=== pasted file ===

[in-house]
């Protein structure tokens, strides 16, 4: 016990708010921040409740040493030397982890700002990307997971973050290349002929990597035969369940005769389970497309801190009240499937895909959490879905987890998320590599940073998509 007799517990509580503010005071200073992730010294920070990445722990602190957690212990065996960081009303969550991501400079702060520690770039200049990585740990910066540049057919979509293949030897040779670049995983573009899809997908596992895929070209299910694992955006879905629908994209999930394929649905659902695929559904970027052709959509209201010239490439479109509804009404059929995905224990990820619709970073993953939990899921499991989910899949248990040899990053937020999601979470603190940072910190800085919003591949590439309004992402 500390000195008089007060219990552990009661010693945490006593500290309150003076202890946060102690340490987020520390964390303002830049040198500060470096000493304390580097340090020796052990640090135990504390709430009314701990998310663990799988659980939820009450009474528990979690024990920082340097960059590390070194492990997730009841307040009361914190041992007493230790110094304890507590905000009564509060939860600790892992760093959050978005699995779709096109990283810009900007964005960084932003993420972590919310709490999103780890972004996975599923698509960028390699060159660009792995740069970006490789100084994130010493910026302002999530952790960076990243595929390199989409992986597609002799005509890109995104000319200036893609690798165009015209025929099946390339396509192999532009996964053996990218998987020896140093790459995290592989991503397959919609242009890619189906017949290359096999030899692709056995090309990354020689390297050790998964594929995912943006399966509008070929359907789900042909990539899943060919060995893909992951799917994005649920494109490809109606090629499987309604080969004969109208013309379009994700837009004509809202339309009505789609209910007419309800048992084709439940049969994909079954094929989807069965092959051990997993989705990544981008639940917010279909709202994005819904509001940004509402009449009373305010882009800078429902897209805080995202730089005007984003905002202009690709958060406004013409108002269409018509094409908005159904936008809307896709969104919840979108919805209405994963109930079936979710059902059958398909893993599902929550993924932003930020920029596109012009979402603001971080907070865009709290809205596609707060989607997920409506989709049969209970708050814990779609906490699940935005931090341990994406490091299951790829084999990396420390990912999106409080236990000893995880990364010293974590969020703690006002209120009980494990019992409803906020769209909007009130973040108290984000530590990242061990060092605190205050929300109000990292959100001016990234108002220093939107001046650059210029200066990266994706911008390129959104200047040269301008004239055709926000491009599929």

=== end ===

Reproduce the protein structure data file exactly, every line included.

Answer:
[in-house]
């Protein structure tokens, strides 16, 4: 016990708010921040409740040493030397982890700002990307997971973050290349002929990597035969369940005769389970497309801190009240499937895909959490879905987890998320590599940073998509 007799517990509580503010005071200073992730010294920070990445722990602190957690212990065996960081009303969550991501400079702060520690770039200049990585740990910066540049057919979509293949030897040779670049995983573009899809997908596992895929070209299910694992955006879905629908994209999930394929649905659902695929559904970027052709959509209201010239490439479109509804009404059929995905224990990820619709970073993953939990899921499991989910899949248990040899990053937020999601979470603190940072910190800085919003591949590439309004992402 500390000195008089007060219990552990009661010693945490006593500290309150003076202890946060102690340490987020520390964390303002830049040198500060470096000493304390580097340090020796052990640090135990504390709430009314701990998310663990799988659980939820009450009474528990979690024990920082340097960059590390070194492990997730009841307040009361914190041992007493230790110094304890507590905000009564509060939860600790892992760093959050978005699995779709096109990283810009900007964005960084932003993420972590919310709490999103780890972004996975599923698509960028390699060159660009792995740069970006490789100084994130010493910026302002999530952790960076990243595929390199989409992986597609002799005509890109995104000319200036893609690798165009015209025929099946390339396509192999532009996964053996990218998987020896140093790459995290592989991503397959919609242009890619189906017949290359096999030899692709056995090309990354020689390297050790998964594929995912943006399966509008070929359907789900042909990539899943060919060995893909992951799917994005649920494109490809109606090629499987309604080969004969109208013309379009994700837009004509809202339309009505789609209910007419309800048992084709439940049969994909079954094929989807069965092959051990997993989705990544981008639940917010279909709202994005819904509001940004509402009449009373305010882009800078429902897209805080995202730089005007984003905002202009690709958060406004013409108002269409018509094409908005159904936008809307896709969104919840979108919805209405994963109930079936979710059902059958398909893993599902929550993924932003930020920029596109012009979402603001971080907070865009709290809205596609707060989607997920409506989709049969209970708050814990779609906490699940935005931090341990994406490091299951790829084999990396420390990912999106409080236990000893995880990364010293974590969020703690006002209120009980494990019992409803906020769209909007009130973040108290984000530590990242061990060092605190205050929300109000990292959100001016990234108002220093939107001046650059210029200066990266994706911008390129959104200047040269301008004239055709926000491009599929």